The party's over
It's time to call it a day
They've burst your pretty balloon
And taken the moon away
It's time to wind up the masquerade
Just make your mind up the piper must be paid...
— by Betty Comden, Adolph Greene, Jule Styne
Detached home sellers all over Metro Vancouver are paying the piper for escalating prices, loose legal and financial rules and unrestricted offshore investment purchases that resulted in unsustainable growth and today’s hangover from all the excess. Around the world wealthy countries are pulling the welcome mat out from under buyers who distort markets and make them unaffordable for local residents. People in Vancouver have been saying for years that the provincial and federal governments were enabling offshore immigrants and investors to purchase luxury properties and to treat Vancouver like a holiday resort instead of the vibrant active city with a unique culture that it is.
Vancouver by Imogene Huxham
The Foreign Buyer Tax of 15% added to the existing Property Transfer Tax (The PTT is charged on the fair market value of a property at a rate of: 1% on the first $200,000; 2% on the balance up to and including $2,000,000; 3% on the balance greater than $2,000,000) has made buyers more wary of purchasing in Metro Vancouver. Not because they can’t afford it but investors no longer see their way to use the weak enforcement of existing laws to work in their favour. The provincial government has outlawed shadow flipping whereby Contracts of Purchase and Sale for properties can be resold multiple times with a bump at every level until the final purchaser pays the increased price, registers title and pays the statutory taxes. Wholesale money laundering through real estate sales is becoming more difficult. The legal profession that got a pass from the Supreme Court on having to disclose the shady financial affairs of their clients based on the concept of privacy and self-incrimination is now getting a closer look from the Canada Revenue Agency (CRA). The honour system of reporting a sale of a principal residence without triggering capital gains taxes has been exploded by CRA after investigative journalists reported the number of non-residents and builders who were claiming multiple empty homes as their principal residences and therefore paying no tax on the increase in equity between purchase and sale prices. There has been a thirty-five percent bump in prices between 2015 and 2016 alone.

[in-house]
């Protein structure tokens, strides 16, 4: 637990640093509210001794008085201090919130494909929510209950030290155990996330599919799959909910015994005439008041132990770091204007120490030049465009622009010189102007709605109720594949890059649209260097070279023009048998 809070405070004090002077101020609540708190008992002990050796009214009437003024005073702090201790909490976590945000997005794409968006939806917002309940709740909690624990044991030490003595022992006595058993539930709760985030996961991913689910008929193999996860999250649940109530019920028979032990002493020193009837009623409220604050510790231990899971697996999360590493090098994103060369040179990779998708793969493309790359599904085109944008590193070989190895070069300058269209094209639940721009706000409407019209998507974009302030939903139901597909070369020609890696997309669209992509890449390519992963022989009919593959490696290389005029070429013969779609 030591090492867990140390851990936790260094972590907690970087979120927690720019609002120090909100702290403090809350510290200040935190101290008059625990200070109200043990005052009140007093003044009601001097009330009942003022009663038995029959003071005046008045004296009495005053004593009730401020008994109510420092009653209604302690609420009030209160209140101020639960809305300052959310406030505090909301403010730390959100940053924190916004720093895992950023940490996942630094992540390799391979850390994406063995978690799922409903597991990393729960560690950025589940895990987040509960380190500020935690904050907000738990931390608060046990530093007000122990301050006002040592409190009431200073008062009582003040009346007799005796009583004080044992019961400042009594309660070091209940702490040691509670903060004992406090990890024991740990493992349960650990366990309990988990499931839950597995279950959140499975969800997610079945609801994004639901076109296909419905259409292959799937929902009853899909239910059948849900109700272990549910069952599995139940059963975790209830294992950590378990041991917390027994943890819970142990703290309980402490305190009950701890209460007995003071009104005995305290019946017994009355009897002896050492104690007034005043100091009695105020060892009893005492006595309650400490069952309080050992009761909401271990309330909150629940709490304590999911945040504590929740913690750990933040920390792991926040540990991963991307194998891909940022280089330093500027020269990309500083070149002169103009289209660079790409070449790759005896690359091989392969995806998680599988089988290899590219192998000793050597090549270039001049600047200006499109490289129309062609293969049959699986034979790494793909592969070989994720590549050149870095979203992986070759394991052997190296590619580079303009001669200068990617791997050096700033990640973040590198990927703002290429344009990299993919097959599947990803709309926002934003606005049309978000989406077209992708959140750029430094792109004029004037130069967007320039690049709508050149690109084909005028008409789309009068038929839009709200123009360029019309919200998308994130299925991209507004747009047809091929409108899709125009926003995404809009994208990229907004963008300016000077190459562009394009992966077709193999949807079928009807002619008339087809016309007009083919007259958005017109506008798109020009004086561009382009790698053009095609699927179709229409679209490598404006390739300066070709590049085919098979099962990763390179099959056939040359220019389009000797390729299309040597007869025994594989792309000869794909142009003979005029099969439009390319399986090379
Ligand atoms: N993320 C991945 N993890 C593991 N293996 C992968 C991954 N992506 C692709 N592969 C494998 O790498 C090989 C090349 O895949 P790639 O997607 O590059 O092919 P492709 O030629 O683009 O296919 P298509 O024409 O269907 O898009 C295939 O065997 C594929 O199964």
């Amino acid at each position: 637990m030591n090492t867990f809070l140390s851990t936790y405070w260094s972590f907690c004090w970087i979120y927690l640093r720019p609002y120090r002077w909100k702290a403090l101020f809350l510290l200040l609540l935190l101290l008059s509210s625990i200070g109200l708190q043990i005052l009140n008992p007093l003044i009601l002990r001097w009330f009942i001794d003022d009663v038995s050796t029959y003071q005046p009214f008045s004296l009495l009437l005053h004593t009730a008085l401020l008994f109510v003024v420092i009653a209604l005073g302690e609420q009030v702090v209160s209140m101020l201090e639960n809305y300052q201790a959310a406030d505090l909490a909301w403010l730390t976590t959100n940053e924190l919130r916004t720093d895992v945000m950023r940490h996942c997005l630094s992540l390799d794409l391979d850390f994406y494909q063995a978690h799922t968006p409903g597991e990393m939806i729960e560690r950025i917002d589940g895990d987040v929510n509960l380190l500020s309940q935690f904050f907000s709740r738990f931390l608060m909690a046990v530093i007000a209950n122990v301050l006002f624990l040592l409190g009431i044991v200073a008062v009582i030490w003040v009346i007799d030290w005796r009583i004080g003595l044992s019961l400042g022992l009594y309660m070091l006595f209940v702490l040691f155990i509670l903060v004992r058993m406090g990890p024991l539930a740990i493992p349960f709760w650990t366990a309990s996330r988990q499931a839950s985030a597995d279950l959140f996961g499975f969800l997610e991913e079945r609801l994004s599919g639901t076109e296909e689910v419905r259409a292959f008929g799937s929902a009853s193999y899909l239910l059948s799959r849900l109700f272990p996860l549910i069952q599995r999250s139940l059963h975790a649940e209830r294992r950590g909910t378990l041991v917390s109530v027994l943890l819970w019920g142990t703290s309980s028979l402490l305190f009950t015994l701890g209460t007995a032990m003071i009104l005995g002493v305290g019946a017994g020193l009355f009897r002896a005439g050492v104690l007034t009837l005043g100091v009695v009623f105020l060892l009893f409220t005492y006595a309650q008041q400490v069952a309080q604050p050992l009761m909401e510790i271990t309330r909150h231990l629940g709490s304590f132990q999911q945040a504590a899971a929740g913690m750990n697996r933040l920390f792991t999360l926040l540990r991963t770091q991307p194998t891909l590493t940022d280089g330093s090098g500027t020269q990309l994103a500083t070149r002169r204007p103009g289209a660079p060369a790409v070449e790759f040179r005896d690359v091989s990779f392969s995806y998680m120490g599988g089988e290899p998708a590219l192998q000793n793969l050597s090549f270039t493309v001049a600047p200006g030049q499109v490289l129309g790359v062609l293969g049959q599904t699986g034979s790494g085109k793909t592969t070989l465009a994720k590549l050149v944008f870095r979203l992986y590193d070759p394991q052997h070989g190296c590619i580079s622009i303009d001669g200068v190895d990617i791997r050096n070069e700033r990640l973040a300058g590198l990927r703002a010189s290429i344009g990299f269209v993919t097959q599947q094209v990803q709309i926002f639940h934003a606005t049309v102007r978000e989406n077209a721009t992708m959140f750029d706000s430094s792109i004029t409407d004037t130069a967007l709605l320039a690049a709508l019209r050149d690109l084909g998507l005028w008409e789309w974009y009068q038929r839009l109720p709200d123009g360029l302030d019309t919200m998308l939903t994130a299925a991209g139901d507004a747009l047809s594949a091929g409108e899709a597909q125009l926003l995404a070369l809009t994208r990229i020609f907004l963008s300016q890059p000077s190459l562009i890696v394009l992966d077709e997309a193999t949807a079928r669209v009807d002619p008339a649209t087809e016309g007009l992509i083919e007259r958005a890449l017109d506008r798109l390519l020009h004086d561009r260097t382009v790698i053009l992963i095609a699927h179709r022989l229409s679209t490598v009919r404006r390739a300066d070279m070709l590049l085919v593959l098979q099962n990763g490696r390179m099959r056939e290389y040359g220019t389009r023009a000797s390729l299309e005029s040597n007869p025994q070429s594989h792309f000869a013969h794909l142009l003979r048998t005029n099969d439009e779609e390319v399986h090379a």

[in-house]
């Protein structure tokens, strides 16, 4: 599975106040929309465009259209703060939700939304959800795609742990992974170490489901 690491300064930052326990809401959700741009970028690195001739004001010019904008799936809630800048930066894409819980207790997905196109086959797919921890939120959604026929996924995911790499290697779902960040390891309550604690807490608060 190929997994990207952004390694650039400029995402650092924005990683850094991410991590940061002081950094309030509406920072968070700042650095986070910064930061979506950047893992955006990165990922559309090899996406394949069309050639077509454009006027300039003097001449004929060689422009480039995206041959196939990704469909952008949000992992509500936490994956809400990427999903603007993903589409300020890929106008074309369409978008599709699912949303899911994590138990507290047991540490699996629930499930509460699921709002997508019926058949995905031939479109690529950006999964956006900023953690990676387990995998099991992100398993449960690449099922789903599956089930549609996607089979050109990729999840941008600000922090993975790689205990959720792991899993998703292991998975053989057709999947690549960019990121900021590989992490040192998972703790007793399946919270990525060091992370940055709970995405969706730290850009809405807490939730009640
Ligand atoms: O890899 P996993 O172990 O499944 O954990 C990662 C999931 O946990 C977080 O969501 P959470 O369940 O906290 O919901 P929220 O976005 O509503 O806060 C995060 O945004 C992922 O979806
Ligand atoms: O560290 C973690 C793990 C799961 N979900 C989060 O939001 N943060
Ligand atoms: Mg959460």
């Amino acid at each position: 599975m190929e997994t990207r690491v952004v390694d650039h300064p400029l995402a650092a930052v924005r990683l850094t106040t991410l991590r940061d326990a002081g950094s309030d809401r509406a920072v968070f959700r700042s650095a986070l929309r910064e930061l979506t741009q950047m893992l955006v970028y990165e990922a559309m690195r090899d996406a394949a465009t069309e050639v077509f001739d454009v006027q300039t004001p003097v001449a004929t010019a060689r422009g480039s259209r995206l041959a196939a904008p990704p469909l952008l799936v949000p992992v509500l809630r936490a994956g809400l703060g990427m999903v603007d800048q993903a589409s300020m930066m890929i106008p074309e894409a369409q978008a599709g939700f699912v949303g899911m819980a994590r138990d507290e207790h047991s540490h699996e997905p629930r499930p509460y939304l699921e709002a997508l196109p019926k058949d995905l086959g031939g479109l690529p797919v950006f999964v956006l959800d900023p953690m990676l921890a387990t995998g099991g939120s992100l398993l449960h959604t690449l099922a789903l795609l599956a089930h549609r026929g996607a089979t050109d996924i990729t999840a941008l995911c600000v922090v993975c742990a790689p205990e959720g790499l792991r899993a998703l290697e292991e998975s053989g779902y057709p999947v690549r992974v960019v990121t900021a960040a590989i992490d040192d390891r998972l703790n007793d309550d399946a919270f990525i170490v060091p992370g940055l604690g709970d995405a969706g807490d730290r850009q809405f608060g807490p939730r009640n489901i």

Hong Kong which wins the prize for the most unaffordable real estate in the world and is under siege by Mainland Chinese buyers who want to own multiple properties there has just raised its Stamp Tax (analogous to our Property Transfer Tax). Currently in HK it is 8.5% on all sales over HK$2 million to be raised to 15% flat rate on all properties for non first time buyers. The Stamp Tax is not levied on Permanent Residents buying their first home. Initial reports are that this sudden announcement has slowed the real estate market there.
In Canada Toronto is currently the darling for offshore buyers investing in Canada. There is a huge condo building boom that has attracted massive investment. Single family house prices are closing in on Vancouver prices; there is no inventory in single family homes even a two hour commute from Toronto. The Premier of Ontario has said they won’t enact a Foreign Buyer Tax there but Premier Christy Clark said the same thing until she was forced by political reality to do so in BC. In fact it has severely reduced the Provincial Treasury takings from the real estate Golden Goose.